Akinajo explained that the Lagos Rail Mass Transit is an urban rail system with equipment, including electric power, signaling, rolling stock and fare collection equipment. The facilities will be provided by the private sector under a concession contract while LAMATA is responsible for policy direction, regulation, and infrastructure for the network. The Red Line will be 30km long, and will run between Marina and Agbado; just as the Blue line will be 27km long, connecting Okokomaiko to Marina.
In his address at the ceremony, Jiang Yigao, managing director of the CCECC, said the project was another great milestone of the state for solving transportation challenges in line with the government’s development blueprint. According to him, the 32-km Red Line will be constructed in three phases, and will run from Agbado, a suburban area of the state to Marina, a top business district. “It is noteworthy that the project, when completed, will ensure faster movement of people and will reduce the congestion on the roads,” Jiang said.
Sanwo-Olu explained that the north-south mass transit line running 37km from Marina to Agbado is to be built in three phases, with the initial section between Agbado to Oyingbo serving eight stations expected to be operational by the last quarter of 2022. The bulk of the route between Agbado and Iddo will share an alignment with NRC’s Lagos – Ibadan main line, which has recently been reconstructed to 1 435 mm gauge. Dedicated tracks are to be provided for the suburban service between Oyingbo and the main line terminus at Ebute-Metta.
According to him, the southern section of the route will follow a new alignment from Ebute-Metta to Marina, where interchange will be provided to the 27km east-west Blue Line from Okokomaiko, which has been under construction since 2010, and is reported to be 78 per cent complete. The Red Line, which is expected to cut journey times between Agbado and the city centre from the current 2½ hours to around 35 minutes, is projected to carry more than 1 million passengers/day when fully operational. The first phase will have a design capacity for 500 000 passengers/day.
The Red Line will interchange with local bus services at Oyingbo, Yaba, Oshodi, Ikeja and Iju. It would also connect with the future Orange Line from Ikeja to Agbowa, while an elevated walkway would connect the railway to Murtala Muhammed International Airport. First proposed as long ago as 1983, the Red Line is being funded through a government financing package put in place by the Central Bank of Nigeria, described as a Differentiated Cash Reserve Requirement. “Today’s flag-off for the construction of infrastructure for the Red Line demonstrates our commitment to achieve the objectives of traffic management and transportation pillar in our development agenda. We recognise the role which an efficient transportation system plays in enhancing people’s quality of life and as a major driver of socio-economic development.”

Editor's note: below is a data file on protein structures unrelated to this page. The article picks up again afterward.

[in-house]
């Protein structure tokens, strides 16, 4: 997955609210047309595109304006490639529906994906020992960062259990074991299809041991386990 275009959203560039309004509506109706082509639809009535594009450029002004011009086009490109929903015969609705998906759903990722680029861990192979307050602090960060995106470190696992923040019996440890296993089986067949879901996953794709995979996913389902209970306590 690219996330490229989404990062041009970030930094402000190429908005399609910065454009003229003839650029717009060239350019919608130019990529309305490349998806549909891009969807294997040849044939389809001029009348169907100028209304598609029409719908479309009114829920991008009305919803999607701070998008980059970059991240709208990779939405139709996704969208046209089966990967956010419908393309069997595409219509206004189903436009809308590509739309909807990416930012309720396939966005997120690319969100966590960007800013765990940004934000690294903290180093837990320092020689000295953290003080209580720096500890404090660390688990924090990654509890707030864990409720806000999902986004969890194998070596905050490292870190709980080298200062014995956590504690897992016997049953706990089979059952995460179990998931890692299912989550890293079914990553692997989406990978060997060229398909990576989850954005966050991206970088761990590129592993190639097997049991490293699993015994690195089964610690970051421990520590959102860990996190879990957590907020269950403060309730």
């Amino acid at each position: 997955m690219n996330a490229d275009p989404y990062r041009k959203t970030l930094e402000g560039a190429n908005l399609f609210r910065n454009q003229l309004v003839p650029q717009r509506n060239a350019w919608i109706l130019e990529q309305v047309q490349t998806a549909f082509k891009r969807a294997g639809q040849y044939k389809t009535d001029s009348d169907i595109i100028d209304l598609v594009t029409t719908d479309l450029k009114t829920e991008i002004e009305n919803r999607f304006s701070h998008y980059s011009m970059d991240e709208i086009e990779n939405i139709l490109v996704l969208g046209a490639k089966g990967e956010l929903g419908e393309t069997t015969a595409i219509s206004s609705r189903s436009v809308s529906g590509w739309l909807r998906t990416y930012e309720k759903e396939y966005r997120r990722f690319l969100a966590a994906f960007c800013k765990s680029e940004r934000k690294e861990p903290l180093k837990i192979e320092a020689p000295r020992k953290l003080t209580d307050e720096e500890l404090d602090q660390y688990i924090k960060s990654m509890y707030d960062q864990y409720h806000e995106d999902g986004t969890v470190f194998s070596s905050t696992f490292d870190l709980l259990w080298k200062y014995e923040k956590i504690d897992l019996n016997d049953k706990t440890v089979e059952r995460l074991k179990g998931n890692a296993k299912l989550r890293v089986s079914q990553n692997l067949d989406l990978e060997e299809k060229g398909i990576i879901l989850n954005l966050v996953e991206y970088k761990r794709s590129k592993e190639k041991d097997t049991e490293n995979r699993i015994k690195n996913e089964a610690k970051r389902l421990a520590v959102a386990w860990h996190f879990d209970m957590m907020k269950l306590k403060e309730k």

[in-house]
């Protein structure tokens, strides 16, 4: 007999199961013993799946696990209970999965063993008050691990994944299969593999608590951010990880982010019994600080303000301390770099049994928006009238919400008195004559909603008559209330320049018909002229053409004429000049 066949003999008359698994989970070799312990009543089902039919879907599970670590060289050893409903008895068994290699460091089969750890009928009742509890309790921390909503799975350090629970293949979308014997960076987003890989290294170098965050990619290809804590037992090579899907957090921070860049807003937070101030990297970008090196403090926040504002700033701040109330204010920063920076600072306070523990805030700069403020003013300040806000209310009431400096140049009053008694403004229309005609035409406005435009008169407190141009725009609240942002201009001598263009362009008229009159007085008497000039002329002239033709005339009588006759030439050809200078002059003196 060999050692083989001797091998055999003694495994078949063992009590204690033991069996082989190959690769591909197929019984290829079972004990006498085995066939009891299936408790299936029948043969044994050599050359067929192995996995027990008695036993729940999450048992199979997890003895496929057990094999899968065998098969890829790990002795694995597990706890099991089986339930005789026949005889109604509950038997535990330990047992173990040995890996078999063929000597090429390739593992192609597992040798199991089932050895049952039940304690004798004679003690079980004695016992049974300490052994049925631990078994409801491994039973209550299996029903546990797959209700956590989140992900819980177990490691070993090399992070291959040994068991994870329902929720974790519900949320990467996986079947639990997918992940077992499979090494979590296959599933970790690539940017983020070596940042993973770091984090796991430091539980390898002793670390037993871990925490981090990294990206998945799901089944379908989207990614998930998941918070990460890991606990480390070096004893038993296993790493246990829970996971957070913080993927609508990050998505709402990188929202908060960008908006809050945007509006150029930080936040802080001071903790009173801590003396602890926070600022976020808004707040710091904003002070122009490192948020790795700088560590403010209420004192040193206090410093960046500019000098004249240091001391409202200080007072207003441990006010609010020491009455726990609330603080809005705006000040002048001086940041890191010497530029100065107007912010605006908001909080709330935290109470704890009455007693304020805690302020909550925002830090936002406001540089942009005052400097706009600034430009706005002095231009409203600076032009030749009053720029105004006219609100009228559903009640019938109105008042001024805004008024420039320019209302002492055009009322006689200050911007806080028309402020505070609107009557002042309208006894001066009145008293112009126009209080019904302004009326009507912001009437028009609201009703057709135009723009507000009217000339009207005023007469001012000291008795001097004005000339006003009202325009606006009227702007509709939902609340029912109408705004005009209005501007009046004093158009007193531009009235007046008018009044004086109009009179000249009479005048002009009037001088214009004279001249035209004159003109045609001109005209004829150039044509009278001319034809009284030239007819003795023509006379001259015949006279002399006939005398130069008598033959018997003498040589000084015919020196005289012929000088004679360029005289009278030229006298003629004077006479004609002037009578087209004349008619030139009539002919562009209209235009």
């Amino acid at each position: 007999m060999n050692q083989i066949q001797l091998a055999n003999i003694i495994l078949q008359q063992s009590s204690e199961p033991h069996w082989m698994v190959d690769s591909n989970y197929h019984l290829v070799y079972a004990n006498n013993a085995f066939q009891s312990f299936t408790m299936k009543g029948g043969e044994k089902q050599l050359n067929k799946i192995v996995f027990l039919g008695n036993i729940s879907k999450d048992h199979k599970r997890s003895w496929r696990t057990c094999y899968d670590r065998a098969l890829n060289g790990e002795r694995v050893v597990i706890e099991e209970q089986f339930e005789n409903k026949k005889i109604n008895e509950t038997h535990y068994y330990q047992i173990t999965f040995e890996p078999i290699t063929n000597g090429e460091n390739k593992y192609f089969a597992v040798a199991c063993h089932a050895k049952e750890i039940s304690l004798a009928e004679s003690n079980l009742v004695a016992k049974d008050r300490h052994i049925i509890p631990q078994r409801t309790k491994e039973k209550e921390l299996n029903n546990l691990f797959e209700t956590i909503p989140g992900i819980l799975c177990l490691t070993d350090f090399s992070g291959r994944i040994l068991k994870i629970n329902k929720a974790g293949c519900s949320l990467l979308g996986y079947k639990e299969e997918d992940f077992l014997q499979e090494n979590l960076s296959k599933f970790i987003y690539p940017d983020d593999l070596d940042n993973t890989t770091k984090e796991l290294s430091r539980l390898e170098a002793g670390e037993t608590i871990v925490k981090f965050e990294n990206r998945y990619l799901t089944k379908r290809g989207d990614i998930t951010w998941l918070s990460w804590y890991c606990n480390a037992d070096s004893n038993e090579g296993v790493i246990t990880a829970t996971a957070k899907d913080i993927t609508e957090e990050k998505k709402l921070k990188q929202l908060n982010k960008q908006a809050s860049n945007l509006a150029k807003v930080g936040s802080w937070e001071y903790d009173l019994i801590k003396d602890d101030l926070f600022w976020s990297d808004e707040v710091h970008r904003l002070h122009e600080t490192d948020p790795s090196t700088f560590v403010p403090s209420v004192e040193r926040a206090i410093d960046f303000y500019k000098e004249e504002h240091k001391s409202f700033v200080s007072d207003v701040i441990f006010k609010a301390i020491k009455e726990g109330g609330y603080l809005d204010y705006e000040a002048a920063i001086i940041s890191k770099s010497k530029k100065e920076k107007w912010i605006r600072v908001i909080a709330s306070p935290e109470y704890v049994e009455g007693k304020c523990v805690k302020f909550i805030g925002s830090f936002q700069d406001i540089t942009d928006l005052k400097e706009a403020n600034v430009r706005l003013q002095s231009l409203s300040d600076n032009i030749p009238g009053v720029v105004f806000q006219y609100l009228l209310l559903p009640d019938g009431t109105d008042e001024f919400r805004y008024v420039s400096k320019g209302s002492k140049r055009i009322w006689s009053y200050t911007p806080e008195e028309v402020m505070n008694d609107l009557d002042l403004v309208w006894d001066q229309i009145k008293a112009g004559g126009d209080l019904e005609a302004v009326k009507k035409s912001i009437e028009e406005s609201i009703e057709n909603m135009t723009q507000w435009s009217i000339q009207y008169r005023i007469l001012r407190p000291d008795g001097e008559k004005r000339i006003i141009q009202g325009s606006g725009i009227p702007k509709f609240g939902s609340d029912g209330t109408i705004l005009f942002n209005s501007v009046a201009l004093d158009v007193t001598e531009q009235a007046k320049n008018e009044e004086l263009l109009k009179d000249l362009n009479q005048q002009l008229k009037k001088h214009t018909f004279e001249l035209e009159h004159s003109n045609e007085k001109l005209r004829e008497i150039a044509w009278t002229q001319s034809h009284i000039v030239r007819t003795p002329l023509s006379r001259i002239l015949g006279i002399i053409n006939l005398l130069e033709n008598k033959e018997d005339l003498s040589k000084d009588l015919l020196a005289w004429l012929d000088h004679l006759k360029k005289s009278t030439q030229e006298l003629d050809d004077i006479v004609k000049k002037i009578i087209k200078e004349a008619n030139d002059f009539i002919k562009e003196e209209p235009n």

Of course, being a massive infrastructure project, this would not be feasible without displacement and alteration to existing physical structures in the state. To minimize the effect of such displacements to people and businesses, Sanwo-Olu said the state government had worked out a generous compensation package for all those directly and indirectly affected by verifying all bona-fide property owners in areas earmarked for the project. And to walk his talk, the governor commenced compensation payment for identified 263 Project Affected Persons (PAPs) of the Lagos Rail Mass Transit Red Line.
During the ground breaking ceremony, cheques of various amounts as compensation were presented to 25 residents/tenants out of 263 whose properties, businesses and accommodation would be affected by the project. While explaining that beneficiaries were those who had been verified to be bona-fide property owners, business owners and tenants of the affected buildings, Sanwo-Olu said the presentation of cheques to the other PAPs would continue subsequently so as to reduce their pains. Appreciating the sacrifices of all the PAPs, he said the names of all those that forfeited their belongings would be permanently etched in the annals of development history of the state as those made it possible for Lagosians to enjoy a better lease of life in terms of living and commuting in the ever-expanding metropolis.